Paromita Vohra: The condom must talk
So, the band of banned - it has lately ensured that there be no condom advertisements on television between 6 am and 10 pm, in order to protect the children
So, the band of banned - it has lately ensured that there be no condom advertisements on television between 6 am and 10 pm, in order to protect the children. Well, yes, after all, no condoms were used in the making of those children.
That does not change the fact that 50 per cent of pregnancies in India are unintended and one in three end in abortion, not always under safe medical supervision, as per a recent Lancet study. The National Family Health Survey shows that though awareness about condoms has gone up among women, condom use itself remains low and in some states has actually gone down. Two out of three women are aware about condoms but less than one in hundred are able to negotiate their use. Tamil Nadu saw one of the largest drops in condoms usage - from 2.3 per cent to 0.8 per cent of the population - while Bihar also saw it fall from 2.3 per cent to just one per cent.
More than one in three women in India use surgical sterilisation as a method of family planning – the highest percentage in the world. The use of the emergency contraceptive pill for routine contraception is rising, even as the median age of sexual debut in India is falling.
But, those who object to the advertisements aren't really interested in, or perhaps even aware of, these figures. The figure that most rivets them is that of Sunny Leone, the ambassador of a condom brand. There is an unmistakable sensuality in these advertisements - just like in ads for soft drinks and cars. But, the idea of women, sex and pleasure in one place gets many panties in a twist. People, both liberal and conservative, who traffic in notions of absolute decency, though decency is a relative term, have always existed. It is to evade censorious characters like this, that innuendo, with all its juicy strawberry playfulness was created.
In their world, sex is never for pleasure and it's definitely not for female pleasure. This proclaimed desire to protect women and children with decency merely serves to mask the dynamics that endanger women's health. Thanks to thinking that sex is only for men then, and men feel condoms come in the way of their pleasure, we create a world in which women's bodies must pay for the moral pleasures of cultural gatekeepers.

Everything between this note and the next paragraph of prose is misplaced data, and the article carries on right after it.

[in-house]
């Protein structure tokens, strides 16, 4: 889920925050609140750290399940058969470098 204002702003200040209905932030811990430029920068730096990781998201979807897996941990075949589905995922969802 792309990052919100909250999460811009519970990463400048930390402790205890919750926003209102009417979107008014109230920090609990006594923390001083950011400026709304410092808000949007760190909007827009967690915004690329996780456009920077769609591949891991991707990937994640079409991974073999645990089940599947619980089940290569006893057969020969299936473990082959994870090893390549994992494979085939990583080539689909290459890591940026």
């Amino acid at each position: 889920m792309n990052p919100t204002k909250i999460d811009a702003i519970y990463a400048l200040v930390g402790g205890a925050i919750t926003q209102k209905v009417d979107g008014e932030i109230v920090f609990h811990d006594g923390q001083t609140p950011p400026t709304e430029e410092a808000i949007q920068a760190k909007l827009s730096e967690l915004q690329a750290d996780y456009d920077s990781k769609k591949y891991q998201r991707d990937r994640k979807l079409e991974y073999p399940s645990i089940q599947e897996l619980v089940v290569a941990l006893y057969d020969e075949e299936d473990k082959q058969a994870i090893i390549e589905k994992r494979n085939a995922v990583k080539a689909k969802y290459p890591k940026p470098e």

Because men refuse to use condoms, and women don't feel sexually or socially confident enough to negotiate these things, not only contraception, but reproduction itself takes place at the cost of women's bodies. The pills, the invasive surgeries, the exposure to disease – must disproportionately be borne by women. The risk of unsafe sex must be borne by young people, women a bit more. But, eventually by men too, because after all sexually and socially, all people are intertwined.
There is worth to advertisements that centre pleasure and also pleasure in women, because they link safe sex to pleasure while expanding the idea of female choice in general. Of course, a conversation is necessary about what different languages are suitable to speak of these things with a nine-year-old and a 19-year-old or in mixed viewing contexts. Banning sweeps all this under a carpet of shame. A language to talk about sex and sex-education needs to be developed. One thing is for sure, that language is not silence.
Paromita Vohra is an award-winning Mumbai-based filmmaker, writer and curator working with fiction and non-fiction. Reach her at www.parodevipictures.com
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